- the capacity for independent thought and judgement;
- critical reasoning;
- research skills, including the retrieval of information, the organisation of material and the evaluation of its importance;
- IT skills;
- efficient time management and organisation skills;
- the ability to learn independently.

Skills outcomes
- Skills for effective communication, oral and written.
- Capacity to analyse and critically examine diverse forms of discourse.
- Ability to acquire quantities of complex information of diverse kinds in a structured and systematic way.
- Capacity for independent thought and judgement.
- Critical reasoning.
- Research skills, including information retrieval skills, the organisation of material, and the evaluation of its importance.
- IT skills.
- Time management and organisational skills.
- Independent learning.


Syllabus

We live in the media age. Every day we are bombarded by messages from our newspapers, magazines, radios and TV sets. Today’s media fulfils many diverse functions: it informs and educates us, often it seeks to persuade us, it entertains us, and at the end of a hard day it may even relax us. But how often do we actually stop to question the effects or methods of this constant media stream?

This module will enable you to analyse and evaluate the language of the media in its many guises. It will consider the ways in which language is used by key media outlets such as the press, advertising, TV and radio broadcasts, and also in specific types of media text such as the news report, the interview or talk show; the feature article, the news story or the editorial.

Also under examination will be the increasingly interactive new technologies media such as the internet. We will look at a range of salient issues such as the role of the media as an authority in society and the consensual relationship that exists between the media and its target audience.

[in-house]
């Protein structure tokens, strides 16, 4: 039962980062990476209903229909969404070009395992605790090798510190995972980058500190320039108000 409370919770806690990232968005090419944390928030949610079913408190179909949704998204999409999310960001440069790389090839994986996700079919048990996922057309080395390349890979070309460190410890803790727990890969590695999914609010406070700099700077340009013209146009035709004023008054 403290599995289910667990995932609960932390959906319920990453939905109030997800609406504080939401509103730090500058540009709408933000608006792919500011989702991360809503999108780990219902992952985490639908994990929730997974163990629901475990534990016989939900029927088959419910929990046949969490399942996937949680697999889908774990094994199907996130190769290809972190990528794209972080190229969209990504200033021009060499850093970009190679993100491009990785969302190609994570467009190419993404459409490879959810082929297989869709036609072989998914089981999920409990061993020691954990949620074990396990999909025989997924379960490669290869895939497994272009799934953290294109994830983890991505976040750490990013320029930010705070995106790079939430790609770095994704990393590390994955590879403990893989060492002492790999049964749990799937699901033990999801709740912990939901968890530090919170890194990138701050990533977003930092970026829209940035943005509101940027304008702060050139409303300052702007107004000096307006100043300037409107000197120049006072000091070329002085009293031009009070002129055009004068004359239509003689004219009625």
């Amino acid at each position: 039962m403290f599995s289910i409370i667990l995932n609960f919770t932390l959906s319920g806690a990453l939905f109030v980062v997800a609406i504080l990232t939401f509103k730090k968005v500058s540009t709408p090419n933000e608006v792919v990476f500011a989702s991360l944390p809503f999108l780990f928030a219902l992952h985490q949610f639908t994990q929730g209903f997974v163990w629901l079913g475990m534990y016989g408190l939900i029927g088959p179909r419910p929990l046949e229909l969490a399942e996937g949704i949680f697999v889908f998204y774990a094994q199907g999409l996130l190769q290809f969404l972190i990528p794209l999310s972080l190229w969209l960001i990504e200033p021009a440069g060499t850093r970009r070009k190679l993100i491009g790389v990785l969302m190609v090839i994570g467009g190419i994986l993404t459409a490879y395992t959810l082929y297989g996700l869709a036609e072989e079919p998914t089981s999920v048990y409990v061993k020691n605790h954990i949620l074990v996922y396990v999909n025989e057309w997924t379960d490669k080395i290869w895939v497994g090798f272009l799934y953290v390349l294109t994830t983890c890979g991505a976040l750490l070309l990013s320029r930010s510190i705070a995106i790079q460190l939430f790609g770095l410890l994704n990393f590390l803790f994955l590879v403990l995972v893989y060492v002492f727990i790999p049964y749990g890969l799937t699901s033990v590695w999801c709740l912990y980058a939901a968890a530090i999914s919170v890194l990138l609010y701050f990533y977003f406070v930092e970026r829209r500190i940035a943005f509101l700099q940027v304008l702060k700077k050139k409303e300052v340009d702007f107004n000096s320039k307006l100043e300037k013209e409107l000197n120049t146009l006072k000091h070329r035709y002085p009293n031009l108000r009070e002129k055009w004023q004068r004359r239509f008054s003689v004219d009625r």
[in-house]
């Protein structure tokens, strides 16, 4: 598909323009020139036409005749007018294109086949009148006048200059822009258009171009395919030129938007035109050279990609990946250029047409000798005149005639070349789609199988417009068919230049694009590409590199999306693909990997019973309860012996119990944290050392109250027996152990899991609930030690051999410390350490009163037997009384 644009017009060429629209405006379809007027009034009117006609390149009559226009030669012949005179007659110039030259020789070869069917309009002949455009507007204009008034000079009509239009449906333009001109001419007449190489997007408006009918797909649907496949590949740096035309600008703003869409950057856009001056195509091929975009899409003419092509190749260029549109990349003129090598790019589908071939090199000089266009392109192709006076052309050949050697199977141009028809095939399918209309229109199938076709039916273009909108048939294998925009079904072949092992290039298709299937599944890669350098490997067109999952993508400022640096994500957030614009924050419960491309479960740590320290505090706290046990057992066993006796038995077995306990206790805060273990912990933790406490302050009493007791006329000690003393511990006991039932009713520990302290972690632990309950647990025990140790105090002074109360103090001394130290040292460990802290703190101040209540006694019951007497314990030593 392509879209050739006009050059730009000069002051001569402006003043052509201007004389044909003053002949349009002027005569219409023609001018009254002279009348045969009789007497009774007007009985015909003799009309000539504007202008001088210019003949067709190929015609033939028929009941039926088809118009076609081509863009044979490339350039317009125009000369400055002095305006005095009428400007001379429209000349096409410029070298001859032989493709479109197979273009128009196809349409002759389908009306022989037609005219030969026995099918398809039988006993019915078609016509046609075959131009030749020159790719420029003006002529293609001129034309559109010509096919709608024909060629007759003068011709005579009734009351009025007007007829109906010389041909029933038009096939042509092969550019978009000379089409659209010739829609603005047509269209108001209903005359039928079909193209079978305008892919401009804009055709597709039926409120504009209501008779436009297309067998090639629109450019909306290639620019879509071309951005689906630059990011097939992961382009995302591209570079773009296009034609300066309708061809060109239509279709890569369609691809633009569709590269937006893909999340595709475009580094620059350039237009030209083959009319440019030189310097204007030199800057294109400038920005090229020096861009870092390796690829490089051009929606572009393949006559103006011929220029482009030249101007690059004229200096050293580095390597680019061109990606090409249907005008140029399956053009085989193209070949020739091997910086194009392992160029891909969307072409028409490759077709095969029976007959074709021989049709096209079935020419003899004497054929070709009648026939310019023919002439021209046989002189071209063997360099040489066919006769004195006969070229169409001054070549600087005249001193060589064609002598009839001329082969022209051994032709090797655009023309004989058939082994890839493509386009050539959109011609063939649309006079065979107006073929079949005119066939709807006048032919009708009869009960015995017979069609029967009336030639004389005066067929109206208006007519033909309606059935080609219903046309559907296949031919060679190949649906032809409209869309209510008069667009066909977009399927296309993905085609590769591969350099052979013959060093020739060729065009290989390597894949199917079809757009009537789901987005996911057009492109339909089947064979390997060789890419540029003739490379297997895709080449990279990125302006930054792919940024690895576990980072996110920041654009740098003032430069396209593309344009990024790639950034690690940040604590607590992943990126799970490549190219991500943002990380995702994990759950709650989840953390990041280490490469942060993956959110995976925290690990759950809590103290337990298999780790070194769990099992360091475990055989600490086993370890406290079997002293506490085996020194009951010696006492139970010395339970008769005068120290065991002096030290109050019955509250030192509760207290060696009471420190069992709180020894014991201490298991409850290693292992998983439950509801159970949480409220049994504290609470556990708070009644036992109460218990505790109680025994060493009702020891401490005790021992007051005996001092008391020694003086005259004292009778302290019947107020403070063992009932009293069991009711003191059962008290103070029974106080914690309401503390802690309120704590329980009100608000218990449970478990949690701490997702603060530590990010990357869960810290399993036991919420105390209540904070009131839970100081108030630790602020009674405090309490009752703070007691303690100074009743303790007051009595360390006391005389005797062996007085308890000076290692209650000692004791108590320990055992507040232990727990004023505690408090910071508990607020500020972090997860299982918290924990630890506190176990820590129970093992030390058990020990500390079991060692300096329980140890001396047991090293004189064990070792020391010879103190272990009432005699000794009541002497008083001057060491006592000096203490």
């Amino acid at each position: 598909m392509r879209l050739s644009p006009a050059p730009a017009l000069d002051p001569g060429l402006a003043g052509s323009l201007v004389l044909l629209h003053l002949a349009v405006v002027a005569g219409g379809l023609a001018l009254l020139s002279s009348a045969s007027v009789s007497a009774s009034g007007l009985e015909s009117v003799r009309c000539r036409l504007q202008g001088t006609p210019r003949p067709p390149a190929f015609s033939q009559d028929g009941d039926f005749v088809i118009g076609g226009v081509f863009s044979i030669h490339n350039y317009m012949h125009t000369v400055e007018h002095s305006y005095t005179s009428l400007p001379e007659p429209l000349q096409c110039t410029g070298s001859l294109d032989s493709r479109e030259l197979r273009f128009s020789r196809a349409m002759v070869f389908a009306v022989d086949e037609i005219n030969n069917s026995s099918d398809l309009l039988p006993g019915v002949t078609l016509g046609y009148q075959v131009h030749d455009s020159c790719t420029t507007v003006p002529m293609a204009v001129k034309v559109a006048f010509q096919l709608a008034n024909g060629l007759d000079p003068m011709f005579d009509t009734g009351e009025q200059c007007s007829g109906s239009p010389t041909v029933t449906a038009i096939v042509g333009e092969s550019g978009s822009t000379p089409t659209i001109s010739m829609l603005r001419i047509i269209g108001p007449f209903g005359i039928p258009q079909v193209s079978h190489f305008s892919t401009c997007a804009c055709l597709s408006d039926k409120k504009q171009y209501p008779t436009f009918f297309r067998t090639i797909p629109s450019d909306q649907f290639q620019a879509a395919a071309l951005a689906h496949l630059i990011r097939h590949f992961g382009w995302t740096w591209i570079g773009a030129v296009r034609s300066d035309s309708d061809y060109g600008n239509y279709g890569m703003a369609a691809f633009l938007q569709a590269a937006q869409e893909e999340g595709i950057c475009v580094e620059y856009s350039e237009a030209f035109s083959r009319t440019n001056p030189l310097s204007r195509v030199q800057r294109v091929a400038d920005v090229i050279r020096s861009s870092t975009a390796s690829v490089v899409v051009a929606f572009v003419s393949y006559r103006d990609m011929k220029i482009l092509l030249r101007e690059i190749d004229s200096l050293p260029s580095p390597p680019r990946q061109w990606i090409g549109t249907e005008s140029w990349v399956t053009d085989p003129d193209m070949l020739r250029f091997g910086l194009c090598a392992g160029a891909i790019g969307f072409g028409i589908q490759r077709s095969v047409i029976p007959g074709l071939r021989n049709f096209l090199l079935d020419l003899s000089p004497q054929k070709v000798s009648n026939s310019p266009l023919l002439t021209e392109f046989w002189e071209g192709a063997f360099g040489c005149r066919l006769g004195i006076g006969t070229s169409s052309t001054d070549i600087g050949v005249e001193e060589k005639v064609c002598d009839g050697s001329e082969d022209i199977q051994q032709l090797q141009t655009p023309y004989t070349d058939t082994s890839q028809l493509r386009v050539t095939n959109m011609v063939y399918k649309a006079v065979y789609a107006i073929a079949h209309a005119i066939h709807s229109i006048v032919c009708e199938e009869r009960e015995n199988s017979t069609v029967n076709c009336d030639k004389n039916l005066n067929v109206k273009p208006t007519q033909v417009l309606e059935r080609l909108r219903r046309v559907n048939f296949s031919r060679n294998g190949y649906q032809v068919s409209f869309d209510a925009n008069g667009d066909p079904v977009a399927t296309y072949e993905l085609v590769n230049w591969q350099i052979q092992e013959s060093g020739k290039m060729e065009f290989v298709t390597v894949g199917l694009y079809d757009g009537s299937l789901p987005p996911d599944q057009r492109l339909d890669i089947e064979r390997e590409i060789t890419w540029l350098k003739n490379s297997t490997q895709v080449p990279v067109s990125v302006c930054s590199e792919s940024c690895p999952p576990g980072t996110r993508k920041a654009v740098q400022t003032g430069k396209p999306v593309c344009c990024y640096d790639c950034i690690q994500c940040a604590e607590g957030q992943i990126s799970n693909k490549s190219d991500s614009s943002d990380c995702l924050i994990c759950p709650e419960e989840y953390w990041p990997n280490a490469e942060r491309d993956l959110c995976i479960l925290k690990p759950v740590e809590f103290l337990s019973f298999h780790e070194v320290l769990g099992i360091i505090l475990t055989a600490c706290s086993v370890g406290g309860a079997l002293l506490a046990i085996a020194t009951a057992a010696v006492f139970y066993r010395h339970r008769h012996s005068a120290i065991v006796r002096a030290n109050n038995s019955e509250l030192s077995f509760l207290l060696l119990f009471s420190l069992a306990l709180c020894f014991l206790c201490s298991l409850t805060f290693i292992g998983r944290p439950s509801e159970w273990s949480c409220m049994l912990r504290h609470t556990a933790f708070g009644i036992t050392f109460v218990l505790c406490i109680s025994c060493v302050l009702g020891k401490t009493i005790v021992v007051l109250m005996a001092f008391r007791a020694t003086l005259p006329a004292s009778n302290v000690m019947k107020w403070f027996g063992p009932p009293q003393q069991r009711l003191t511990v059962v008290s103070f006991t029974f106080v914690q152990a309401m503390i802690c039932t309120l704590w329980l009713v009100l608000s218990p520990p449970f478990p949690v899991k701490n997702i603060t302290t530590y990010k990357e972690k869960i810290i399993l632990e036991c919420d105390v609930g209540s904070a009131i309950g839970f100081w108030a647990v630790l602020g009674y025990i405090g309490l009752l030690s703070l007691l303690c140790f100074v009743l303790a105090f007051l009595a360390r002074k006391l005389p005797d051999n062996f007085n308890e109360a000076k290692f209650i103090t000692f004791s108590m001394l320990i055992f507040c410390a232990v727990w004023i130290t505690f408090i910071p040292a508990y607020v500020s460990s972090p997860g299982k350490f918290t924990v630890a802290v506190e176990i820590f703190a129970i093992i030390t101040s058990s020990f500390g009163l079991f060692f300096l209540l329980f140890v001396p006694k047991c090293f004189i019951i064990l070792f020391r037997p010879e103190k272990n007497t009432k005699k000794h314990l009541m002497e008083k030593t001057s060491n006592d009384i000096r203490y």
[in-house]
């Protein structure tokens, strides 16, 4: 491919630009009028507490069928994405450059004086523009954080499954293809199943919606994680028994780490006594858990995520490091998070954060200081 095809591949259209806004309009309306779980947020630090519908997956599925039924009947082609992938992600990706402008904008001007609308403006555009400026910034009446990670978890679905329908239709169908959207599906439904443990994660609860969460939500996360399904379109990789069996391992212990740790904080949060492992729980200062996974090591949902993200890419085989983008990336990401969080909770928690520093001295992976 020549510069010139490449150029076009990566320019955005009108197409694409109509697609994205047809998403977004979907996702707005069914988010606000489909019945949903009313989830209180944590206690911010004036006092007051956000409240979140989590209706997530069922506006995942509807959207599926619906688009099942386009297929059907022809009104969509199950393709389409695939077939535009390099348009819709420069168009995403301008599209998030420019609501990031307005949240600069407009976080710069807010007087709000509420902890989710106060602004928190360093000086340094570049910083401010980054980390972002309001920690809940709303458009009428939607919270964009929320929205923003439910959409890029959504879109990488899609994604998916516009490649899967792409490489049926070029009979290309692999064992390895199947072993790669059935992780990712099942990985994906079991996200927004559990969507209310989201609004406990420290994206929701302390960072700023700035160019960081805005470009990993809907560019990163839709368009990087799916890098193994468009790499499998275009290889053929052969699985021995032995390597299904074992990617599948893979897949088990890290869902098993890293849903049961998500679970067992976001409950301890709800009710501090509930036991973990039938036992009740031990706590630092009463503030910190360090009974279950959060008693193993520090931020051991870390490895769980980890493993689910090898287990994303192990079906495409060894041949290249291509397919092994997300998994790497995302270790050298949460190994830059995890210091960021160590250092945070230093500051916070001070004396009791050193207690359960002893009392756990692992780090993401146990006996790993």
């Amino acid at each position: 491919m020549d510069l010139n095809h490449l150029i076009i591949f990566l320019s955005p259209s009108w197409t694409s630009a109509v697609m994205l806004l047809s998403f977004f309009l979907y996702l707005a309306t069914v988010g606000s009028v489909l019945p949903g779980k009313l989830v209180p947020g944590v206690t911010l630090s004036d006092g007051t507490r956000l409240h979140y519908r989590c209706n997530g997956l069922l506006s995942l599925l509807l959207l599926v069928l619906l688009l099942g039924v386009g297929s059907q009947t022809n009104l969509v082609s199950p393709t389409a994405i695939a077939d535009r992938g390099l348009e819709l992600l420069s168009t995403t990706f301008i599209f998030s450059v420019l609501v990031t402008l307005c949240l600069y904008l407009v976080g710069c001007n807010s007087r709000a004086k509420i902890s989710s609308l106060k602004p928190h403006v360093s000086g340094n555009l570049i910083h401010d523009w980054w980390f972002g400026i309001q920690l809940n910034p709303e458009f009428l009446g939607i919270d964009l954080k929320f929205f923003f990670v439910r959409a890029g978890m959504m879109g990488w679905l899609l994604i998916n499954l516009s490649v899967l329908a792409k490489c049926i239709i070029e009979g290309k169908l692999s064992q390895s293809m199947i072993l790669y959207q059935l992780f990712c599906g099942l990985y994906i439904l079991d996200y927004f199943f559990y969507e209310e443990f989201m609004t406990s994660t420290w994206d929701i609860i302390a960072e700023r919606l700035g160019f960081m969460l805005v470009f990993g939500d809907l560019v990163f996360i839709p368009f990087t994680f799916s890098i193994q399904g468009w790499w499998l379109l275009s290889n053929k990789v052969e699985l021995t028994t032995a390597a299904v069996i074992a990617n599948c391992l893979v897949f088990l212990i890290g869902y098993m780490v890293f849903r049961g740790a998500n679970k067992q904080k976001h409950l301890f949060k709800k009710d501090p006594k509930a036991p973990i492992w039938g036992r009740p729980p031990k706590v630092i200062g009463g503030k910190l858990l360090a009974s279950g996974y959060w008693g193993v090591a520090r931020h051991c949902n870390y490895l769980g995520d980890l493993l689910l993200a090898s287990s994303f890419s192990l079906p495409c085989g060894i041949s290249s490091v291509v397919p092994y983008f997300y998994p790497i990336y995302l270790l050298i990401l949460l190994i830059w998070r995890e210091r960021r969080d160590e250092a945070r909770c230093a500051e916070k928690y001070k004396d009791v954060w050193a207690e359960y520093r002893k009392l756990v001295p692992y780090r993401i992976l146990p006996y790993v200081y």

The module will have a strong emphasis on the linguistic analysis of real media texts.

Teaching methods

Delivery typeNumberLength hoursStudent hours
Lectures31.003.00
presentation13.003.00
Seminar91.009.00
Private study hours185.00
Total Contact hours15.00
Total hours (100hr per 10 credits)200.00

Private study

Reading, Seminar preparation, assignment preparation.

Opportunities for Formative Feedback

- Seminar contribution
- Feedback on presentation at student conference

Methods of assessment


Coursework
Assessment typeNotes% of formal assessment
Assignment2500 words (word count includes quotations and references, but not data).70.00
PresentationPowerPoint presentation of work in progress for their 2500 word assignment (at student conference)30.00
Total percentage (Assessment Coursework)100.00

Students will be required to give an assessed powerpoint presentation of work in progress for their 2500 word assignment at the student conference.

Reading list

The reading list is available from the Library website

Last updated: 30/04/2019